As I have said before, we have all been deeply hurt and saddened by the scandals in the Church. Please know that the Diocese of Tyler will do everything possible to prevent abuse of any kind. As your bishop, I am personally committed to this and I will support our priests and Page 3 deacons as we seek to joyfully live out our ministry in Jesus Christ.
I will also ensure that we are held to the standards of Christian virtues proclaimed by Jesus Christ.
May God, who is all-loving and all-merciful, watch over his Church and protect all of his people, especially the children and the vulnerable – the “little ones” for whom Christ the Lord has a special love.
The Diocese of Tyler oversees the Catholic Church in 33 East Texas counties.
MONSIGNOR JOHN FYLNN
Another person mentioned in Bishop Strickland's report was Monsignor John Flynn.
Flynn's alleged acts were detailed in the report issued by the Archdiocese of San Antonio.
Flynn was ordained a priest in Ireland for the Archdiocese in 1952.
In 1997, a female brought forth an allegation that Flynn had sexually abused her as a minor teenager in the 1960s and sexually assaulted her as a young adult in the 1970s.
The Archdiocese found this to be a credible allegation.
According to the report, in his initial statement to the parish, Archbishop Patrick Flores did not identify the survivor was a minor at the time of the abuse and appears to have made statements that left many people thinking that the victim had a lawyer and was contemplating a lawsuit, which was not the case.
While Archbishop Flores later clarified the abuse was child sexual abuse and apologized to the survivor for his words, the report released Thursday expresses the sorrow of the Archdiocese for the unnecessary additional pain caused by his communication, as well as for any resistance or resentment that it fostered or allowed in the community.
"Our shared responsibility and care must be for the survivor who was sexually abused as a child by an adult who violated a sacred religious trust," the Archdiocese said in a statement.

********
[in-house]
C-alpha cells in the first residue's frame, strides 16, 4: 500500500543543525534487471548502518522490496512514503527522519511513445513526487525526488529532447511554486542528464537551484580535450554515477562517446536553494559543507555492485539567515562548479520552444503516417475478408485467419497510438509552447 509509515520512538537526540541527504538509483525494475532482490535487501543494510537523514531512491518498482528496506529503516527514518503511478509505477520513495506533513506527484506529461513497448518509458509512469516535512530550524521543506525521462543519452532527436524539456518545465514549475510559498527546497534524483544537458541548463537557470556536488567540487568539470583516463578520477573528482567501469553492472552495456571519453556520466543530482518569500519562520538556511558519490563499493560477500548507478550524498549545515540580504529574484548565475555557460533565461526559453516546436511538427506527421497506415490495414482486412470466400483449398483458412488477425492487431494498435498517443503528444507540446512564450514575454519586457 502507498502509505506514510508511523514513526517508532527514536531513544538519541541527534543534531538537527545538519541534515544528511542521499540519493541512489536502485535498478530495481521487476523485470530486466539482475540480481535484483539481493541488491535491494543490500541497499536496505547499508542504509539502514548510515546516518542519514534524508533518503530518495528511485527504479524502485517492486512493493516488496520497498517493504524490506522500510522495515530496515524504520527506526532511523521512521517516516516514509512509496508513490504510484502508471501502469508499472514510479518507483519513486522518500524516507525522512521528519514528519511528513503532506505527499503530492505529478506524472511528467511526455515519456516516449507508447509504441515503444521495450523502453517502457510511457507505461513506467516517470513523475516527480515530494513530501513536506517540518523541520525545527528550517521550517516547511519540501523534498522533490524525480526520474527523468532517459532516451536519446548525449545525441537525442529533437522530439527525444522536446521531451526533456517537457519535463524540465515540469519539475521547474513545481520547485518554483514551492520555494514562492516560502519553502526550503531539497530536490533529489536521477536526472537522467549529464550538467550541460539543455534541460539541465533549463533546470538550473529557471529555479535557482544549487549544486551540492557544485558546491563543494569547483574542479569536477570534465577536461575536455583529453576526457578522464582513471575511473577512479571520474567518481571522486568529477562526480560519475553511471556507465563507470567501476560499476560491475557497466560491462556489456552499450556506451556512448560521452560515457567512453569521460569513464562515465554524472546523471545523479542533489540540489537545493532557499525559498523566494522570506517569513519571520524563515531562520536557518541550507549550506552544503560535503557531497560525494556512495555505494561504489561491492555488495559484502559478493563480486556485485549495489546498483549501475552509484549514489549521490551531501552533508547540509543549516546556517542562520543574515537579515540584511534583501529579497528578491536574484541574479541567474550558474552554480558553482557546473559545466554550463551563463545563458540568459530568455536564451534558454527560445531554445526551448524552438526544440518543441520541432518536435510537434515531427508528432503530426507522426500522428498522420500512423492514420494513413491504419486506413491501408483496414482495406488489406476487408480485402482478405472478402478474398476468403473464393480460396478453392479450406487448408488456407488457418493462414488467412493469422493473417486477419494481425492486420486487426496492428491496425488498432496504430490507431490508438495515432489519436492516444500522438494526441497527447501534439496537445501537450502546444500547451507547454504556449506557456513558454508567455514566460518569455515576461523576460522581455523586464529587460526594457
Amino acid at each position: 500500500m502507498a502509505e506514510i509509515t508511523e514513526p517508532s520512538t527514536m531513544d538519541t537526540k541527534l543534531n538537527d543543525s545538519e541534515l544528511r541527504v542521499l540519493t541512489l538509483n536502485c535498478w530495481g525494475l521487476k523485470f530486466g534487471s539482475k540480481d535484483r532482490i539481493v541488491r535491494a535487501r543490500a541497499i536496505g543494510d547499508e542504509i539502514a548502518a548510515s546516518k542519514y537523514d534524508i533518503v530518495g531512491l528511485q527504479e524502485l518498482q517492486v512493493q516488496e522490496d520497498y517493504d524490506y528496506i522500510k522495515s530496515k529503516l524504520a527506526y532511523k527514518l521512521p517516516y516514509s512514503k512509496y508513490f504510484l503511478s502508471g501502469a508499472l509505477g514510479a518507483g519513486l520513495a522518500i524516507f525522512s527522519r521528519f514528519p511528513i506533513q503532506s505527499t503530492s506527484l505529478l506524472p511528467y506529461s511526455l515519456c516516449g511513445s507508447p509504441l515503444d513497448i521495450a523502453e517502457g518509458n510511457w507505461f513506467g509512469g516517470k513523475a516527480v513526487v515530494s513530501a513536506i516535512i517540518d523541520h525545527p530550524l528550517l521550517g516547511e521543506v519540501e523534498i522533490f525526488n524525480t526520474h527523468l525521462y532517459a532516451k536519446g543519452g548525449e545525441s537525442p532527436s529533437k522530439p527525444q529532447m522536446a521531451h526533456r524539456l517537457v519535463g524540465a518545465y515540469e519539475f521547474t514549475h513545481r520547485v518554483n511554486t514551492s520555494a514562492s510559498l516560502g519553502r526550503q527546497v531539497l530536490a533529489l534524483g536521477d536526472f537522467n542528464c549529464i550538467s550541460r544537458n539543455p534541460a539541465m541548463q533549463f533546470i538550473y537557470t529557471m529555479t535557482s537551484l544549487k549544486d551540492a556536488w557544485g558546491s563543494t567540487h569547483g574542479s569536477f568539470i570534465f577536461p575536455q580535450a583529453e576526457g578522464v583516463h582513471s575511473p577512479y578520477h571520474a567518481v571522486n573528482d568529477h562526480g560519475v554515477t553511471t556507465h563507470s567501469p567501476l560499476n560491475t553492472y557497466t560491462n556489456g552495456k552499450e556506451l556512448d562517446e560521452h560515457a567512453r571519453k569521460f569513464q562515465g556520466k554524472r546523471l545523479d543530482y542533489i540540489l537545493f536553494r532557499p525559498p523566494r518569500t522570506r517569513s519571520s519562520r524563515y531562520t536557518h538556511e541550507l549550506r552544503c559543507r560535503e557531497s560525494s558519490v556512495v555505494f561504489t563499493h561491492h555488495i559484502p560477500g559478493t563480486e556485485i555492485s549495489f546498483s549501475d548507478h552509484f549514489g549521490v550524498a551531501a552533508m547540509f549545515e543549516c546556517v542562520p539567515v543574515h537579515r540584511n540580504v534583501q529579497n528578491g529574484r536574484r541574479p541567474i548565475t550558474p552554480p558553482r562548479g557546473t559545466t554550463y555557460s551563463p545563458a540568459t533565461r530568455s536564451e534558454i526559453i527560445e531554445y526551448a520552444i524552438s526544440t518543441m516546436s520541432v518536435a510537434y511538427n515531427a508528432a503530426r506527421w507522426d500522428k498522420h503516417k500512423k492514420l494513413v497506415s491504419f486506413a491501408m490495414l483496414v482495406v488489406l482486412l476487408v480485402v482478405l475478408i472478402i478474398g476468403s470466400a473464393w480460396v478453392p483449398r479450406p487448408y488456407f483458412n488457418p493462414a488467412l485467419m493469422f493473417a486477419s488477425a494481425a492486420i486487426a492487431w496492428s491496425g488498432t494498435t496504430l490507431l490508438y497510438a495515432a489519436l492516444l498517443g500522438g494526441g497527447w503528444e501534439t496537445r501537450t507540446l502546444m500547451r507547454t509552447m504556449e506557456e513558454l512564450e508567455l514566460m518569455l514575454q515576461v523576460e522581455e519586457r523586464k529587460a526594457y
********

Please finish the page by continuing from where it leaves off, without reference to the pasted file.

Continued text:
In 1997, Flynn resigned from his position as pastor of St. Matthew and retired from all ministry. Archbishop Flores removed his faculties and forbade him from exercising any priestly ministry. Nevertheless, Bishop Edmond Carmody, former auxiliary bishop of the Archdiocese and then bishop of the Diocese of Tyler, soon thereafter assigned Flynn to ministry in the Diocese of Tyler.
In 1999, Archbishop Flores reaffirmed his order that Flynn not exercise any priestly ministry, and Flynn formally left the Archdiocese and joined the Diocese of Tyler.
According to a May 2002 article by the Longview News-Journal, in 1999, Bishop Carmody appointed Flynn as the parishioner of the new mission of St. Matthew's Catholic Church in Longview, which was established as a Catholic presence to draw parishioners from Pine Tree, White Oak, Greggton and Spring Hill.
In the process, Bishop Carmody was reminded of the allegation.
In 2005, Archbishop José Gomez, becoming aware of the matter, brought it to the attention of the new bishop of Tyler, Bishop Alvaro Corrada.
Bishop Corrada removed all priestly faculties from Flynn (who was asked to retire in 2002, but still ministering) and after conducting a preliminary investigation, he referred the matter to the Congregation for the Doctrine of the Faith.
In this case, the Congregation did not dispense from prescription (a canonical term barring the case from prosecution because of the passage of time) and returned the case to Bishop Corrada, instructing him to take the precautions he thought were appropriate.
With some restrictions, Bishop Corrada restored priestly faculties to Flynn in 2008. Since that time, the current bishop of Tyler, Bishop Strickland, has removed all faculties from Flynn and forbidden him from exercising any priestly ministry.
Since 1997, the archbishops of San Antonio have consistently forbidden Flynn from exercising any ministry in the Archdiocese.
REVEREND MICHAEL BARONE
The Diocese of Dallas released the name of Rev. Michael Barone, who retired from the Diocese of Tyler is 2017. The Diocese of Dallas removed him a year later.
His assignment history includes:
- All Saints
- Chaplain - Southern Methodist University
- Holy Spirit - Duncanville
- Our Lady of Victory - Paris
- Sacred Heart - Nacogdoches
- St. Bernard of Clairvaux
- St. Elizabeth of Hungary
- St. Francis of Assisi - Lancaster
- St. Joseph - Richardson
- St. Joseph Mission - Clarksville
- St. Mark the Evangelist - Plano
According to Barone's LinkedIn page, he currently focuses on ministry to those who sail the seas with Apostleship of the Sea. He says he volunteers as a chaplain with the Holland America Line offering daily mass, confessions and tends to the spiritual needs of the crew.
The exact allegations made against Barone have not been disclosed.
The decision to publicly identify those accused was made on September 30, 2018, and was agreed upon by the 15 Catholic dioceses in Texas and the Ordinariate of the Chair of St. Peter.
The release of names is part of an ongoing effort by the dioceses to provide a safer environment for children. The lists will be updated as new information becomes available.